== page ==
Anarcho-capitalism on the Moon, predatory Earth government, lunar resistance, flawed humans, intelligent nonhumans and libertarian science fiction: An Appreciation of Travis Corcoran’s The Powers of the Earth and Causes of Separation, the 2018 and 2019 Prometheus Award winners for Best Novel

With this combined Appreciation for the past two Prometheus Award winners for Best Novel, the Libertarian Futurist Society’s weekly Appreciation series of all our past winners in that category is complete – providing a handy reference guide for members and the public that highlights the Prometheus Awards’ diverse history while making clear what makes each winner deserve recognition as pro-freedom or anti-authoritarian sf/fantasy.
This series, launched in 2019 on the 40th anniversary of the first Prometheus Award in 1979, will continue soon with Appreciations of each winner in the next awards category to be established: The Hall of Fame for Best Classic Fiction.
Meanwhile, here is William H. Stoddard’s combined Appreciation of Travis Corcoran’s The Powers of the Earth and Causes of Separation, the 2018 and 2019 Prometheus Award winners for Best Novel:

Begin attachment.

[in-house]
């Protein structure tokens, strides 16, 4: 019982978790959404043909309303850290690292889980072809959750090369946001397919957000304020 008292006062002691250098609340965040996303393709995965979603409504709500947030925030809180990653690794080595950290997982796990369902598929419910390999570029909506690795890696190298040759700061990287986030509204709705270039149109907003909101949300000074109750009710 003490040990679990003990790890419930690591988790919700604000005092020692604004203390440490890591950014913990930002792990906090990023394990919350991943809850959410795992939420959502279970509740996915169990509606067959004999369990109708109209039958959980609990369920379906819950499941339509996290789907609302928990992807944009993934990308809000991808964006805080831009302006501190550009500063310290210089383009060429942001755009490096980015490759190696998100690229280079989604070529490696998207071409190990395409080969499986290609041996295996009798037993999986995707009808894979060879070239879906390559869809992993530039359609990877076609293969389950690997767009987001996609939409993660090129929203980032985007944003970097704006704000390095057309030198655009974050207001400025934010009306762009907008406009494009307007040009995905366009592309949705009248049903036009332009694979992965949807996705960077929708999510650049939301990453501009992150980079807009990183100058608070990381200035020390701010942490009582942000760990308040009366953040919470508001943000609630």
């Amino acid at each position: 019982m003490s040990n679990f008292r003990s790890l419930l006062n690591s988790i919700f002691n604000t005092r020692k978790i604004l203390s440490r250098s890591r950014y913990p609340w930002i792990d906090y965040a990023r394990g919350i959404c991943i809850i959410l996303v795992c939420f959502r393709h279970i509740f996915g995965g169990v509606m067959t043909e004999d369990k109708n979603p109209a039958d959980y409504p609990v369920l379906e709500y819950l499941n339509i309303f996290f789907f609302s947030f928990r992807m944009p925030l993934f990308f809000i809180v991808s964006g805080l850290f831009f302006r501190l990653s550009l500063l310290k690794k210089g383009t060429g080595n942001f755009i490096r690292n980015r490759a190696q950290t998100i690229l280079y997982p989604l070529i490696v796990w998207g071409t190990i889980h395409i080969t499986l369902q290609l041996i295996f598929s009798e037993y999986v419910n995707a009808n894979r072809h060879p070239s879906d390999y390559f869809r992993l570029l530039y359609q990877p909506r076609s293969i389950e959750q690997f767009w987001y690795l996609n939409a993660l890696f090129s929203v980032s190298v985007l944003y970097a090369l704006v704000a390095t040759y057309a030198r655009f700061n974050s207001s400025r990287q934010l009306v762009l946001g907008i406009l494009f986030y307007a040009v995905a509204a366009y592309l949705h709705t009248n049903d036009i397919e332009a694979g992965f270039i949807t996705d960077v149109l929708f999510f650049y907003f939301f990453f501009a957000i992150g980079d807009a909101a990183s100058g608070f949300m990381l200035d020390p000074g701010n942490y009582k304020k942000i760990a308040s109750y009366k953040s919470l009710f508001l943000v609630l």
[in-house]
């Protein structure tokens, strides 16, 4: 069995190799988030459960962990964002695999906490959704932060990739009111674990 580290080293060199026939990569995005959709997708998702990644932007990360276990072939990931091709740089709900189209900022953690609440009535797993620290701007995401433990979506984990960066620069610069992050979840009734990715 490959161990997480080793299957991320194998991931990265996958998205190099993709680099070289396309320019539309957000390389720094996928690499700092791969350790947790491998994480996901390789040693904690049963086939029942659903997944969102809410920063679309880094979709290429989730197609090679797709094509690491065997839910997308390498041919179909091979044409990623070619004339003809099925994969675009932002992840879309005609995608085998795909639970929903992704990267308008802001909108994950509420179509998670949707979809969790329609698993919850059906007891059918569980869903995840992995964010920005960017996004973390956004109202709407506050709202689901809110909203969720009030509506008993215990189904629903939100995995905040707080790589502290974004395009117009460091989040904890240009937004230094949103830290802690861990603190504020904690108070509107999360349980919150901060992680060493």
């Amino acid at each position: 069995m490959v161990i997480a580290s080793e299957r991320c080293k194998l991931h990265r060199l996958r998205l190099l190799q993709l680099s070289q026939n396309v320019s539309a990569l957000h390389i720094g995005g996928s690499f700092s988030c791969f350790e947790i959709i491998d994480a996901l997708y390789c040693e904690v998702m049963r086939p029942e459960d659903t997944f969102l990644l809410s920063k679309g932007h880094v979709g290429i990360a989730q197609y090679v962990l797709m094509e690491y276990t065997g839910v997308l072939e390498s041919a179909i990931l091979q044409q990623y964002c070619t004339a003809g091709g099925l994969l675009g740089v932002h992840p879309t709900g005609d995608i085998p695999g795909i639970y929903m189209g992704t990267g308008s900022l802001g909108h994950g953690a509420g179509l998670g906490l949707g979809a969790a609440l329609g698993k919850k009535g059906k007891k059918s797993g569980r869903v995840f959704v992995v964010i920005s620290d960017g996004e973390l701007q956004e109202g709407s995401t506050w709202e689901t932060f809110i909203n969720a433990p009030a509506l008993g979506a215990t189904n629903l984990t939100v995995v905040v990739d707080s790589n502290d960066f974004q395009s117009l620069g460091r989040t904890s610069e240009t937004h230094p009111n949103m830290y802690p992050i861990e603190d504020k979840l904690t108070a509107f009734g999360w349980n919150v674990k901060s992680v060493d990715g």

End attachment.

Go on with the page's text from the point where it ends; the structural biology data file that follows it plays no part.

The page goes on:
By William H. Stoddard
In 2017, Travis Corcoran funded the publication of two books through Kickstarter, and released the first, Powers of the Earth, which won the Prometheus Award for Best Novel. In 2018, he released the second, Causes of Separation. The two volumes are described as the first half of a planned four-volume series, Aristillus (named for a lunar crater), but they actually make up an integrated and self-contained story: Had they both appeared the same year, they could have been nominated as a single work.

It’s long been the policy of the Libertarian Futurist Society to give awards to “the work, not the author”: A book can win Best Novel even if its author doesn’t self-identify as a libertarian, so long as its theme is pro-liberty. A corollary of this is that “pro-liberty” doesn’t mean adhering tightly to a specific interpretation of libertarianism.

If a novel illuminates the meaning of individual rights and a free society, or suggests a way to establish them, or explores the functioning of such a society, or warns against the evils of authoritarianism, or critiques or deconstructs an ideology opposed to liberty – then it can be considered for an award. Nonetheless, books whose vision is wholeheartedly libertarian are welcome discoveries, and the Aristillus novels were such a discovery.

Continue reading Anarcho-capitalism on the Moon, predatory Earth government, lunar resistance, flawed humans, intelligent nonhumans and libertarian science fiction: An Appreciation of Travis Corcoran’s The Powers of the Earth and Causes of Separation, the 2018 and 2019 Prometheus Award winners for Best Novel